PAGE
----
Much of undergraduate teaching in physics ends much before the student is exposed to the more contemporary research areas. This is because in a subject like physics the amount of training that is required before the student can even be exposed to these areas is daunting and cannot be done at the undergraduate level. On the other hand, it makes little sense if the students have a degree in physics and not be able to get some picture, however rudimentary, of the breadth and depth of the subject. The idea in these courses is to get the student to grapple with experimental information that we have about the world at these disparate scales, to get an understanding of the ingenuity required in setting up experiments that help us glean these secrets of the universe and to imagine the kind of theoretical modelling that may shed some light on the phenomena. Instead of rigour, a broad-based understanding of the topics: making quick and rough estimates, identifying relevant and irrelevant variables in the problem, arriving at useful approximations, dimensional arguments, order-of-magnitude estimations and qualitative reasoning, all-in all a useful part of the toolkit of physicists, should be the focus of the learning process. In addition to working with textbooks, this course aims to introduce the students to primary material such as original or review papers as well as inform the ’context’ of these discoveries through historical, analytical or biographical accounts.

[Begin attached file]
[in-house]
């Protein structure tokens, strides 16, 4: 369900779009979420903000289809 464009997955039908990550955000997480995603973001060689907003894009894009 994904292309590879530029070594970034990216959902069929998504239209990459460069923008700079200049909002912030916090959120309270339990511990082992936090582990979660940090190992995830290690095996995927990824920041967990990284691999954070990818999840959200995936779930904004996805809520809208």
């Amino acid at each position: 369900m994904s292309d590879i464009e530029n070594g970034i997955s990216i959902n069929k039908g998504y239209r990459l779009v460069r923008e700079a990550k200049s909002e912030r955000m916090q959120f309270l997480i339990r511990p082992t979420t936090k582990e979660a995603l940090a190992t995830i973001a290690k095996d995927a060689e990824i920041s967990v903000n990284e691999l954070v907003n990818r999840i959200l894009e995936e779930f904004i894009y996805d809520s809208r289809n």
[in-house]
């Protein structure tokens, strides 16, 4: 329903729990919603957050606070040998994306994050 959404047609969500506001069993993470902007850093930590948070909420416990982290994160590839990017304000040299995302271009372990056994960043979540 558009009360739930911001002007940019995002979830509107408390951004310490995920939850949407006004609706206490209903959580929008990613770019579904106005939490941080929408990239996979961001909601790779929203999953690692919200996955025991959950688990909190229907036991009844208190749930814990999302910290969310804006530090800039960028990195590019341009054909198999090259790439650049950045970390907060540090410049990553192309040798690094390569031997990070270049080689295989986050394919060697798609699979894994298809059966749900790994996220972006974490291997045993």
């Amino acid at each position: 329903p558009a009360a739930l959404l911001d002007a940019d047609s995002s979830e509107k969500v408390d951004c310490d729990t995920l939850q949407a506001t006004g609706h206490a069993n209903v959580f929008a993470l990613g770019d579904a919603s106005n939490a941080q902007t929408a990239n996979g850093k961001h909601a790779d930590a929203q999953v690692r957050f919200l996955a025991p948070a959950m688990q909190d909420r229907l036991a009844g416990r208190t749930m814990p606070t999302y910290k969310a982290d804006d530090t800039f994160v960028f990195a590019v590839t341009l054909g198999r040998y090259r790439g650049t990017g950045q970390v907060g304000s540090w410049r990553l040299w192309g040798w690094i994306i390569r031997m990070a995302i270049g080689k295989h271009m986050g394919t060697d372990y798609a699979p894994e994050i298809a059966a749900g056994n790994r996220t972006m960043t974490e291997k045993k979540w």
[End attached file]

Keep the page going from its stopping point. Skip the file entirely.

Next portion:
In this first part of the course, a demonstration of how concepts from quantum mechanics and statistical mechanics could be applied to explain the nature of matter and radiation at atomic and subatomic level is undertaken. We then take a look at the current understanding of objects and phenomena of the universe.